E-Commerce’s Counterfeit Threat and the Search for Solutions
The U.S. Senate Finance Committee (SFC) issued its “The Fight Against Fakes” report on Nov. 7, 2019. To some extent, the report repeats what the intellectual property (IP) stakeholder community is familiar with regarding the extent of the problem. The SFC report notes the previously published estimate of international trade in fakes at $509 billion.
However, the SFC underscores its investigation into the counterfeit goods problem and highlights the role of e-commerce, citing e-commerce as a serious problem posing significant challenges to enforcement. The SFC report identifies U.S. laws and regulations as potential barriers to effective enforcement. The report notes that U.S. Customs and Border Protection (CBP) may be hampered by existing laws and regulations that prevent information sharing with the IP stakeholder community.
Moreover, in the report’s “Findings of Fact” section, the SFC acknowledges that e-commerce platforms “have no duty to police counterfeit listings or proactively remove suspected counterfeits from their platform.” The absence of any proactive obligation on e-commerce platforms imposes significant burdens on IP owners and enforcement authorities.
The SFC report states that with over 500 million international mail and express courier packages arriving in the U.S. each year, CBP’s enforcement activities are stretched and challenged in view of the breadth and variety of counterfeits entering the U.S. In testimony before the SFC, a CBP official conceded that the growth of e-commerce has overwhelmed CBP and has hindered its enforcement efforts.
SFC’s report identified some e-commerce platforms that purport to take proactive steps to identify and remove suspected counterfeit goods, using machine learning and other technologies. Many e-commerce platforms use reactive steps that include IP owners’ involvement to identify and remove suspected counterfeit goods. Nevertheless, the recent growth and expected future growth of e-commerce is likely to continue to overwhelm the ability of government authorities to prevent the growing trade in counterfeit goods.
The SFC explicitly encourages “CBP and ICE [Immigration and Customs Enforcement] to pursue innovative programs to work with e-commerce platforms to share data on sellers who trade in counterfeit products.” This, however, may be too narrow and not be as innovative as the enforcement efforts could be. CBP and ICE should not be limited to working with just platforms, but any entity that is part of the overall manufacturing, distribution, transport and sales network.
Senator Grassley, chairman of the SFC, stated just days after the release of the committee’s report that he would use his oversight authority “to look for innovative solutions to protect intellectual property and consumers from the negative effects of counterfeits.” In view of Senator Grassley’s statement, one consideration could be to identify and promote technologies that are proactive in filtering out suspected counterfeit goods before they are exported. For example, a recently issued patent describes a system that combines use of image recognition, machine learning algorithms and rule engine algorithms that can be applied to each item intended to be exported.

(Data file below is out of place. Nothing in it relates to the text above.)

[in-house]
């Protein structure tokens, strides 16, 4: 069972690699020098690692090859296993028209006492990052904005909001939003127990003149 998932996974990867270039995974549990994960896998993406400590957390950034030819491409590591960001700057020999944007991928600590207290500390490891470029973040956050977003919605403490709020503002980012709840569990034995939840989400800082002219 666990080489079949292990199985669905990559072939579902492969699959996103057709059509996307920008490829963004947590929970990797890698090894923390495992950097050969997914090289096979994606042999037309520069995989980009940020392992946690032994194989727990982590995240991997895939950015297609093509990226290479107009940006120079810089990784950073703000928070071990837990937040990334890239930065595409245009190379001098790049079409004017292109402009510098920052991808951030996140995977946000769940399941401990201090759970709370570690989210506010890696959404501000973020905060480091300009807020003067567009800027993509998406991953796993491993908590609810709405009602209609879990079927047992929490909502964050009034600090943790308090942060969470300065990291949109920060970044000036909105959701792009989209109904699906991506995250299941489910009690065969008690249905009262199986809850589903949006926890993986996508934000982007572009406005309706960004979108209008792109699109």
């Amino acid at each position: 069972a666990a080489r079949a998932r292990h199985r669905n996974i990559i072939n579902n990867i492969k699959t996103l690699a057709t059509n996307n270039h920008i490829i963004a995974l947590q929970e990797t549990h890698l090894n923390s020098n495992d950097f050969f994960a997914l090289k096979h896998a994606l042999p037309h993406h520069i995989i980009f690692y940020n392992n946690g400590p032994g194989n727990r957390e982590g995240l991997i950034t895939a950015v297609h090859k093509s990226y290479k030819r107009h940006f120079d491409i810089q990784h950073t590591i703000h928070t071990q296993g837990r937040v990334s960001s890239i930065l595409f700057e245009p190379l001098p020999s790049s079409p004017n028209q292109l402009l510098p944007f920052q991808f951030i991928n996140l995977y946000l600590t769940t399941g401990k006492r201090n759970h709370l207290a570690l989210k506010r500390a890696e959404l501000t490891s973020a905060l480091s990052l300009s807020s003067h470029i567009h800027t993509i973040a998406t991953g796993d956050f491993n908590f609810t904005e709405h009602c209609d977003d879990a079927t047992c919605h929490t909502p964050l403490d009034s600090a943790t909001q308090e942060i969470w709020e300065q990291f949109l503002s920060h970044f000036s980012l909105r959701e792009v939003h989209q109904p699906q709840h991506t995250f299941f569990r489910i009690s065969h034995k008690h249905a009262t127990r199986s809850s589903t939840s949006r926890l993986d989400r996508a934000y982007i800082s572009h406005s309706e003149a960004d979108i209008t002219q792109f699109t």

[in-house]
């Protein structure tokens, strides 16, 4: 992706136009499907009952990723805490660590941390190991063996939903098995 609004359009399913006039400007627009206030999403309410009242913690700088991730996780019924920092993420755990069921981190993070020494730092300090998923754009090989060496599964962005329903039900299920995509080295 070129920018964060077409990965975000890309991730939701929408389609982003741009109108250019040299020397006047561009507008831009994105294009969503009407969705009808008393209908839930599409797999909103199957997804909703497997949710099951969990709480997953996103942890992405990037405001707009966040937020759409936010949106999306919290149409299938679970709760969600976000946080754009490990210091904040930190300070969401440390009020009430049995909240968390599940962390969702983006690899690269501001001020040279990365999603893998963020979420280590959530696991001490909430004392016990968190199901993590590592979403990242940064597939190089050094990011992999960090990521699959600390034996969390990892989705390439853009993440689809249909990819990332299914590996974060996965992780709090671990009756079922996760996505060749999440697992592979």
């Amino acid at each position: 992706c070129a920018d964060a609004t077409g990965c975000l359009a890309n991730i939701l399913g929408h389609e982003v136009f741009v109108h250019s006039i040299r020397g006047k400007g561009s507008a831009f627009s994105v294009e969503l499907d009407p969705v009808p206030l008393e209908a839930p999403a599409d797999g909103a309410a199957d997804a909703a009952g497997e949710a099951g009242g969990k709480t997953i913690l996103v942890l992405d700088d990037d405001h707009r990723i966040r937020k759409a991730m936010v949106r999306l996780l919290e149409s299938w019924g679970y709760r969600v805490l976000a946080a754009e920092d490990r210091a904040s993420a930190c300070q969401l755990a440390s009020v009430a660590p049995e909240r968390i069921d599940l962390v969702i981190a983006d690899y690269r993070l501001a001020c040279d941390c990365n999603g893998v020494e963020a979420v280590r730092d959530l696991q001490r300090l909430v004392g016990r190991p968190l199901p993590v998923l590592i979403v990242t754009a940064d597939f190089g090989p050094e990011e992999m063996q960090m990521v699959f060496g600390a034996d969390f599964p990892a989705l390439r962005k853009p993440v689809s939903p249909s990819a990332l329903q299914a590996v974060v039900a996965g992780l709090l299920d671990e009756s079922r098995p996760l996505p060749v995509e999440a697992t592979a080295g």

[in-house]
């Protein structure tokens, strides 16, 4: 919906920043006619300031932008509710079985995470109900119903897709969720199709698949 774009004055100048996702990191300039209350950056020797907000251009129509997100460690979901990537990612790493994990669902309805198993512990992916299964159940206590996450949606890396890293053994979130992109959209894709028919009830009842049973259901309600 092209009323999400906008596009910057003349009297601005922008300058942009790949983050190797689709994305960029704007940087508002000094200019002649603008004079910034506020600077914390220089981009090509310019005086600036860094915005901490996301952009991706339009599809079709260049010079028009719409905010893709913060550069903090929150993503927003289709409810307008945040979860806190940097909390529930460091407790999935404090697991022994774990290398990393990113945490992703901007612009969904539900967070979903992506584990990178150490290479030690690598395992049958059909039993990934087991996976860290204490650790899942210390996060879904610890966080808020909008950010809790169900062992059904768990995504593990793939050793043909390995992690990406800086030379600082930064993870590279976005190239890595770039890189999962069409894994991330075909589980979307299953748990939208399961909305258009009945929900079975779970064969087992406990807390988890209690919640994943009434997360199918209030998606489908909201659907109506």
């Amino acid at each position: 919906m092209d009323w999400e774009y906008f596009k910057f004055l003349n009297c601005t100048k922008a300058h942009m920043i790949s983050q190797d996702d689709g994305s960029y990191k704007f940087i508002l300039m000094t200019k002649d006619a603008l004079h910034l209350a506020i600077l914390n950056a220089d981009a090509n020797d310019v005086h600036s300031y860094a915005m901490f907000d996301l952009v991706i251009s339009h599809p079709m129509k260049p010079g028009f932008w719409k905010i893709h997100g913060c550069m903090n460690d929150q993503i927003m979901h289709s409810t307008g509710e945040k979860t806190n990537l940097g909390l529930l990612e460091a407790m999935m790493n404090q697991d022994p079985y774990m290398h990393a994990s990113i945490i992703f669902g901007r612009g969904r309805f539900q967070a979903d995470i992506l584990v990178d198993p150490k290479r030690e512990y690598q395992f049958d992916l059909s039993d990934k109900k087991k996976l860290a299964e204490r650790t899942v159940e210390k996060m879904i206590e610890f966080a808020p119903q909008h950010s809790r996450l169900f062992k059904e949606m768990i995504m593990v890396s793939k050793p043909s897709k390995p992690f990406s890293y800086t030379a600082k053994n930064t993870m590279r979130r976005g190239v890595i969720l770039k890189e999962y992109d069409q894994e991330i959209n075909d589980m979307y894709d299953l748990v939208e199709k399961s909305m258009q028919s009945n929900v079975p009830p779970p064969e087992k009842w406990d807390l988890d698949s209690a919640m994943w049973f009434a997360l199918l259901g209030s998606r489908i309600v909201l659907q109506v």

The patent further explains that these technologies are applied to appropriate customs rules. While not explicitly stating that the patented technology applies to counterfeits, this is likely due to the fact that the patented technology is not limited to identifying and preventing counterfeits, but also could be applied to rules of other agencies as they apply to importation. The patent’s background information points to IP as one of the problematic customs areas that the patent addresses.
The newly patented technology is proactive, innovative and falls within, or perhaps, goes beyond what the SFC envisioned when it wrote that CBP and ICE need to be innovative when working with or partnering with private sector entities. If suspected counterfeit items can be identified and prevented from export to the U.S., it would drastically relieve CBP of some burdens posed by e-commerce related counterfeits. More importantly, the existence of the technology could eliminate some of the arguments by e-commerce platforms that they cannot do more.
In view of the constant chorus of complaints from the IP community, e-commerce platforms, and government agencies about the constant growth of the trade in counterfeit goods and the burdens arising from the counterfeits, any new technology that has the potential of reducing exports of counterfeits to the U.S. should not be overlooked, but should be considered seriously as providing a solution or partial solution to a global problem.
This post was written by Timothy Trainer, a co-author of Customs Enforcement of Intellectual Property Rights, published by Thomson Reuters. Follow Trainer on Twitter @TTrainerglobal.